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How your “dominant eye” affects your golf swing, and the proper adjustments



Most golfers know their “dominant eye” heavily influences putting alignment, but did you know the dominant eye affects the long game, too? More specifically, it has a major impact on your backswing. Think of Jack Nicklaus and his pre-swing head turn that accounted for his dominant eye.

Since then, however, few other players have made it a priority to make the similar adjustments. Not factoring in your dominant eye can cause poor backswing movements, particularly with the torso, and will cause problems later on during the transition.

First of all, let’s figure out which of your eyes is dominant. For that, we consult Travis Weza from Combine Golf. Follow the instructions below.

“Begin with your arms out, wrists bent at 90 degrees upward and allow your palms to face away from you (like you are telling someone to “stop” moving). Bring your hands together so that your fingers overlap and form a triangular peephole with your thumbs and index fingers. Focus on a small object across the room. While viewing the object through the peephole, first close your left eye. If you still don’t see the object, switch eyes. The eye that sights the target is your dominant eye.”

Now that we’ve established which is your dominant eye, the next step is to understand how it influences your setup and backswing so you can make the proper adjustments.

Left-Eye Dominance

People who are “Left Eye Dominant” (the ones who sighted the object above using their left eye) must rotate their heads at address towards their rear shoulder and/or bend laterally to the right (for right-handed players) to allow the body to adjust for this dominance. Jack Nicklaus did this perfectly, as you can see again and again in the swing-video montage below — watch how he tilts his head just before he begins the backswing.

If you see the ball in this manner at address, then you’ll eliminate the need to rotate your head during the backswing. Let’s say you set up with a centered head but with a left-dominant eye (as Jack had). What would happen? As you rotated to the top, your head would also want to rotate rightward in order to keep the ball in focus. If you did not allow this to happen, you would greatly restrict your backswing, or you might even lift your head up and lose your spine angle instead.

Screen Shot 2017-07-13 at 3.28.13 PM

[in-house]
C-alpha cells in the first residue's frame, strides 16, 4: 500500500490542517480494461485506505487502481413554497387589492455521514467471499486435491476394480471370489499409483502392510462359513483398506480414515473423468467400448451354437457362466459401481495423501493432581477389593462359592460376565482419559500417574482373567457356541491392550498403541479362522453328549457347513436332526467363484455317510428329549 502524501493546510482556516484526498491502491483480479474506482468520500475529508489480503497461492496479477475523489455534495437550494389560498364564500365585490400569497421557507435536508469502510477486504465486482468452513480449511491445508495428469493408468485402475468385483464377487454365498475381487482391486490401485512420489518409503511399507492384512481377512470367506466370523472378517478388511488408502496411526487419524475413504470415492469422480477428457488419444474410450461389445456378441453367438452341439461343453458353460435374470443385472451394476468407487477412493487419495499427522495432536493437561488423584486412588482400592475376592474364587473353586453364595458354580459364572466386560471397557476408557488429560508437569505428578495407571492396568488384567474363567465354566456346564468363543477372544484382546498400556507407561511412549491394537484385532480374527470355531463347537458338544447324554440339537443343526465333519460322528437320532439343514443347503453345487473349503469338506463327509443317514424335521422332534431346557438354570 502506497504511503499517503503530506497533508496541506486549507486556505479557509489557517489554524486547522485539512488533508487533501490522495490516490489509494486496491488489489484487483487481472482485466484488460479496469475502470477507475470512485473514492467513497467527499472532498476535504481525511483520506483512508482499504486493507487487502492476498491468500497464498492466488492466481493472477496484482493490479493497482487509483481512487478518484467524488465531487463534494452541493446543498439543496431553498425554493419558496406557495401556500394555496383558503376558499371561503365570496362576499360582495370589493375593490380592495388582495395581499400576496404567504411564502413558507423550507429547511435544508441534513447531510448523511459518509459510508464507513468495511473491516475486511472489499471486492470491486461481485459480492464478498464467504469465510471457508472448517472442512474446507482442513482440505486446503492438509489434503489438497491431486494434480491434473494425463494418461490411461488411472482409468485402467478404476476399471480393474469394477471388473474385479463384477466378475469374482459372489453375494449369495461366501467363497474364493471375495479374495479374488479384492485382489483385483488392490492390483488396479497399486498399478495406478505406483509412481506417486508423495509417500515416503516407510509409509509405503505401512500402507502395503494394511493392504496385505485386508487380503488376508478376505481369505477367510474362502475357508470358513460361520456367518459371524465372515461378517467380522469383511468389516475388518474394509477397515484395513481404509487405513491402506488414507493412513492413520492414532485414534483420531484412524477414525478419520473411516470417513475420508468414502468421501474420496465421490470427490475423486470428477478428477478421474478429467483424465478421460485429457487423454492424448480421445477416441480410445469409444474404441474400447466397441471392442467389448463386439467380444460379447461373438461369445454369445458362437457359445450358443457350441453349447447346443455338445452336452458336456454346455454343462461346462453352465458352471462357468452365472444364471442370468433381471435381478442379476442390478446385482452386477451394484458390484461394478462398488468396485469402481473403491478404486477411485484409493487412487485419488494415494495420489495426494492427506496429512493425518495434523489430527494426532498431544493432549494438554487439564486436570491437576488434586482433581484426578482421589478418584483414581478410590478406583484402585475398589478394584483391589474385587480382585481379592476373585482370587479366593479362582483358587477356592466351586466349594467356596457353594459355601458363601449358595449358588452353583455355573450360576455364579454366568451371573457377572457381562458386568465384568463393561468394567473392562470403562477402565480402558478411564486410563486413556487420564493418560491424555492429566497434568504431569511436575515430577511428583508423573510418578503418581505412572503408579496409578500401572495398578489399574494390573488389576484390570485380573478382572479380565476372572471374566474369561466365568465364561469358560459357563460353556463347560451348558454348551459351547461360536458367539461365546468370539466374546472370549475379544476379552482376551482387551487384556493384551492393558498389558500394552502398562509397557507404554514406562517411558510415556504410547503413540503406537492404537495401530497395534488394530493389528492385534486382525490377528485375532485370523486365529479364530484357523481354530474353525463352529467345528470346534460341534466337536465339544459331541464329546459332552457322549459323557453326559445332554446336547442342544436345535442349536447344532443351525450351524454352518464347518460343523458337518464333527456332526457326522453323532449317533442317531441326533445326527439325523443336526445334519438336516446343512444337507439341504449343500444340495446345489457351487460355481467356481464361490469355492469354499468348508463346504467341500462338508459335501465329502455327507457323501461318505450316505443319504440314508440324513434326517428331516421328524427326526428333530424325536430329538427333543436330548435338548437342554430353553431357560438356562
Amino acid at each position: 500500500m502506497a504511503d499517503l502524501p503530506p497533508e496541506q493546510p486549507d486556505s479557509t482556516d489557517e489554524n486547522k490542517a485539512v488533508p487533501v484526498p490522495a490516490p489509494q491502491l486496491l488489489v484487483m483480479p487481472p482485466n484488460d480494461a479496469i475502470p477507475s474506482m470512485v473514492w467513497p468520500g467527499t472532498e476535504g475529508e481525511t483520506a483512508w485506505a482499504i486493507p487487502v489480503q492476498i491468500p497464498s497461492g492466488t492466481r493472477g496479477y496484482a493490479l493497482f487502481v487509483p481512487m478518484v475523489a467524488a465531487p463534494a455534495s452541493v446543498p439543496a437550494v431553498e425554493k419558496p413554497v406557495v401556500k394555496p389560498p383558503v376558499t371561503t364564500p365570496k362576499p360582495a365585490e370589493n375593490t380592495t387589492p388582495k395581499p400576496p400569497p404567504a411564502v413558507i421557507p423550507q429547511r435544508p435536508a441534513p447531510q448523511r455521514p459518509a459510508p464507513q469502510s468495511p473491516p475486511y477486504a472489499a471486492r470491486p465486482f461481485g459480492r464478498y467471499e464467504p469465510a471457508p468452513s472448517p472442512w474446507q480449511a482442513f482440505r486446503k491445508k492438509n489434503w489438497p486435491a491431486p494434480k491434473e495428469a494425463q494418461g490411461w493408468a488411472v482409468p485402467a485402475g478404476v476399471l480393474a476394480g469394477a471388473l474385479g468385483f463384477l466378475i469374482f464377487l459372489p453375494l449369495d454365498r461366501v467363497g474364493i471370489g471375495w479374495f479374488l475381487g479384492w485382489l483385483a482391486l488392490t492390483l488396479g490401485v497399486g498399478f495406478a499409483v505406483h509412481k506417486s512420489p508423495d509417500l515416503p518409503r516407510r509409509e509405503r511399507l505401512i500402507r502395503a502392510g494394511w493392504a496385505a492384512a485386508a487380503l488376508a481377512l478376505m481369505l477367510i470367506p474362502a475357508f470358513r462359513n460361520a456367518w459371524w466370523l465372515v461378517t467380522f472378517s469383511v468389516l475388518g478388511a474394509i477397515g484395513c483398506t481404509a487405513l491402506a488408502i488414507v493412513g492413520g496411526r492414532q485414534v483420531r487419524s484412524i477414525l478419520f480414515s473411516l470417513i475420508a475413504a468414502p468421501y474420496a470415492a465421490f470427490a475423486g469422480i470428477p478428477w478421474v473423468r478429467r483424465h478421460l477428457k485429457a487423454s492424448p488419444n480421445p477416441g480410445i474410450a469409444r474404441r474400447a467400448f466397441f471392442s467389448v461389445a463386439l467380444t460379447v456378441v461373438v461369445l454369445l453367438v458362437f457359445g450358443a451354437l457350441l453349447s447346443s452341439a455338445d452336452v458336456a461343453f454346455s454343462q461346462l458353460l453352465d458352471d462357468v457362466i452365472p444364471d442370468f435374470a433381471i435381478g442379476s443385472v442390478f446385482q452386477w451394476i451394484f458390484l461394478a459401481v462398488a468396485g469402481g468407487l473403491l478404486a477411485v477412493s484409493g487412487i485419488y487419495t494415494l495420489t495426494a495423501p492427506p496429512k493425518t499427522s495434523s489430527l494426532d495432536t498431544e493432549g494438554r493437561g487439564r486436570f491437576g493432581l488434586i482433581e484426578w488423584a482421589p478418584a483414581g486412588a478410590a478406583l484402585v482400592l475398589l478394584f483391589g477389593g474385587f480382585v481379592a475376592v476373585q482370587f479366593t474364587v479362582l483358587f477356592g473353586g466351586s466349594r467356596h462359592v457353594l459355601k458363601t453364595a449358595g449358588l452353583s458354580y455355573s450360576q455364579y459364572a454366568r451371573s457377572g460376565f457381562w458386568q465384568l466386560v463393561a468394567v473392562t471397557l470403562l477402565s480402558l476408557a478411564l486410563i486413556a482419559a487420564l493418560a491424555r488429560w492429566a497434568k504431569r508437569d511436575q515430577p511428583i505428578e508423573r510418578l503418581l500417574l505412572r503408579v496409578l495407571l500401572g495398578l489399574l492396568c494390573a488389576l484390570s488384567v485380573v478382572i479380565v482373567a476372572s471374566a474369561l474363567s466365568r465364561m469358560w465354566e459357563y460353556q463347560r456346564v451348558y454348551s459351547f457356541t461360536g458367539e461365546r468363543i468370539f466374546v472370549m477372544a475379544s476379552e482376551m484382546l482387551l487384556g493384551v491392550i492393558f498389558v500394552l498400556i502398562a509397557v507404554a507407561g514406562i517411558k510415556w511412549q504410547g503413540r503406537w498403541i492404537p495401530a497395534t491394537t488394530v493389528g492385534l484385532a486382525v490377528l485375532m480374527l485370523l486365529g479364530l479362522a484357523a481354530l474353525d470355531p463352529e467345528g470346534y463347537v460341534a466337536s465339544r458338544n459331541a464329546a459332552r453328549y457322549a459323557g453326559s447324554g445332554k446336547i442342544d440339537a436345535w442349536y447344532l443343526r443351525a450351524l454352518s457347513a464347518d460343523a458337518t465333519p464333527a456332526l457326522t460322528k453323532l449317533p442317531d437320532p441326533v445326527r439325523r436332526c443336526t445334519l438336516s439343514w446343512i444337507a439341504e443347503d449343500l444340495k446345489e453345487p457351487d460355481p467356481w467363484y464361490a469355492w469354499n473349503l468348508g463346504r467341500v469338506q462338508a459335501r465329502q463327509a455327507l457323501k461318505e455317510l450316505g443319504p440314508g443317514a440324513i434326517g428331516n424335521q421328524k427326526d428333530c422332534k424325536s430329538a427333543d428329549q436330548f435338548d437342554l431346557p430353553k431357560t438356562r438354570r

Jack Grout — Nicklaus’ longtime teacher — understood this and helped Jack to see the ball in a slightly different manner. He simply rotated his head to the right at address to make sure the ball was in the focus of his left eye. This way, his head was already using his dominant eye and was ready to accept the full rotation of the shoulders to the top.

Now, I understand that some players prefer not to do this; if you do not like this feeling of turning your head at address, then you can tilt the spine laterally to the right at address. This will place your head behind the ball and your left eye will be closer to the ball in this setup position. These types of setups will prevent the head from laterally moving to the right during the swing, which causes the backswing to move off plane to the top.

Right-Eye Dominance

Now let’s check out Aaron Baddeley’s swing from a few years ago.

For a player like Aaron Baddeley, who is right-eye dominant, you can see how his head and spine are in a much different position compared to Jack Nicklaus. It is not an incorrect position, but one that just accommodates a different eye-dominance.

A player seeing the ball with their right eye, as in the example above, will require a much more centered spine at address and a head position that is more centered looking down at the top of the ball, not so much the back of the ball. This type of right eye control will give you a slightly more upright swing if you are not careful. These types of players usually require a bigger plane angle shift from the top, or stronger leg action during the transition to hit the ball from right-to-left. Basically, this position requires a touch more flexibility to achieve the rounded swing, so they will tend to play from a more upright position; it’s simply easier on the body.

I would suggest that most right-eye dominant players play the ball primarily from left-to-right, as this tends to match what their set-up position forces them to do. But it’s not a requirement.

If you are right-eye dominant and you set up with too much spinal bending behind the ball, then you will see a noticeable cocking of the head to the right to compensate for this faulty spinal bend at address. We have all seen this player — it looks like his head is tilted with their chin towards the target slightly so they can “see” the ball better. If you want to center your head and make everything work more effectively, then I would make sure your spine is over the top of the ball and things will work much better overall in the backswing.

Hopefully by now you have at least a basic understanding of how your dominant eye affects your backswing. There is NO perfect amount of tilt, rotation, or centering to accommodate for your dominant eye, however, so please take your time and experiment to find your best position. Just make sure your dominant eye and your address position match and you will be off to the races!